The “long nineteenth century” of class against class climaxed in the labor insurgency that followed the Great Crash of 1929. It seemed to resolve itself in the New Deal. But the questions it raised have endured, resurfaced, and grown more pressing of late.
On Jan. 16, Martin Luther King Day, citizens from around the country should gather at the New York Stock Exchange on Wall Street. Let’s call this macabre gathering -- with luck and even worse times, it should be mammoth -- “We Surrender” or “Restore Debtor’s Prisons” or “De-Fault Is Ours” or “Collateralize Us.” And plan on a mirthful day of mourning.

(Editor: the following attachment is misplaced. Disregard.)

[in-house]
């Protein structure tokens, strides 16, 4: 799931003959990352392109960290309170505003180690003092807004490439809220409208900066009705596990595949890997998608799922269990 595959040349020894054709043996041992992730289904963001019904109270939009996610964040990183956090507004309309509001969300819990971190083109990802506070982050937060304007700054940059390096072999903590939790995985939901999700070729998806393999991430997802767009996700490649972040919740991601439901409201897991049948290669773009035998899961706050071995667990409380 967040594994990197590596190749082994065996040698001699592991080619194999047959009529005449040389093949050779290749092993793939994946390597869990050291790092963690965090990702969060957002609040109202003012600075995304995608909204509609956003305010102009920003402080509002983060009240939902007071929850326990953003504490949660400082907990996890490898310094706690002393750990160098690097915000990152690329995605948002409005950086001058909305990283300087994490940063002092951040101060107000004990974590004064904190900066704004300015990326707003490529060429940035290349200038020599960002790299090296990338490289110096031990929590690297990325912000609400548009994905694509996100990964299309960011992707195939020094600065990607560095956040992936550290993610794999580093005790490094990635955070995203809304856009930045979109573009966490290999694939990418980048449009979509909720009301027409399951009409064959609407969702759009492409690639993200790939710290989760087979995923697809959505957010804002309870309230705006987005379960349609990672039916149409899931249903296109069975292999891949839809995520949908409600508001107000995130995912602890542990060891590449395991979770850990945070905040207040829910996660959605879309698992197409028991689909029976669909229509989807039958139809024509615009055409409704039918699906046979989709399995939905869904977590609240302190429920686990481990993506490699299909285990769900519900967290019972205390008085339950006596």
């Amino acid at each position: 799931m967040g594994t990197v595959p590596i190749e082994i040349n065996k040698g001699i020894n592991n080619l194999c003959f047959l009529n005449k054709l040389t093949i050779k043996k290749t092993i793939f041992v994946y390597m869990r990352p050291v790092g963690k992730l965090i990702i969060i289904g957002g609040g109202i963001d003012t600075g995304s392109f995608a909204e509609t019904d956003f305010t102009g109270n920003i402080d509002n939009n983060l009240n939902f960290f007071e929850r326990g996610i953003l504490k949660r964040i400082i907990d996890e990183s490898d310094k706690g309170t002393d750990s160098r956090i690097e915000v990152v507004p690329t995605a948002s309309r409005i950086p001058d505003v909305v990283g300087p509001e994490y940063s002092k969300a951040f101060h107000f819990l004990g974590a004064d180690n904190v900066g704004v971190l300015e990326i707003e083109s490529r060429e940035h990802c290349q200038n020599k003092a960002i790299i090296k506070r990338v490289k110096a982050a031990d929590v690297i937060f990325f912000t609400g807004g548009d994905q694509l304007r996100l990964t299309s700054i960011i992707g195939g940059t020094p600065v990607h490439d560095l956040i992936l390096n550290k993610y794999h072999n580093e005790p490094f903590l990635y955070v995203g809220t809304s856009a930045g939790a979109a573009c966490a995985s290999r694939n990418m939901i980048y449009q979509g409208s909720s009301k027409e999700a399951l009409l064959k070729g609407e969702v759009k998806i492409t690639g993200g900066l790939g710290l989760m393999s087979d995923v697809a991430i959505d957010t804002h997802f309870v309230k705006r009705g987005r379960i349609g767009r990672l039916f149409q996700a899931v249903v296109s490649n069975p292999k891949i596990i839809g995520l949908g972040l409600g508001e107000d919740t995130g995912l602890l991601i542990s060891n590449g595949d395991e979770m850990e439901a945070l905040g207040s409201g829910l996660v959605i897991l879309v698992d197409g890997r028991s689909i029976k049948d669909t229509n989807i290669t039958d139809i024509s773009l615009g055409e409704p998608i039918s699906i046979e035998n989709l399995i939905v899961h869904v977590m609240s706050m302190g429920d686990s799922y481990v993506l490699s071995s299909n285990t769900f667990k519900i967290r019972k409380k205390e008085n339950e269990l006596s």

Three moments -- 1911, 1964, now -- coming together compelled me to think about when and why people resist power, why they acquiesce, and why, sometimes, they may believe they are resisting when they are in truth acquiescing. If it is so self-evident that the Triangle Army was compelled to say “enough is enough” back then and act on that resolve, what has happened now?
Does the prospect of deepening economic meltdown and political disarray raise the specter of a social upheaval and, perhaps, the collapse of capitalism, the likes of which we haven't seen since the Great Depression?Does the prospect of deepening economic meltdown and political disarray raise the specter of a social upheaval and, perhaps, the fall of capitalism?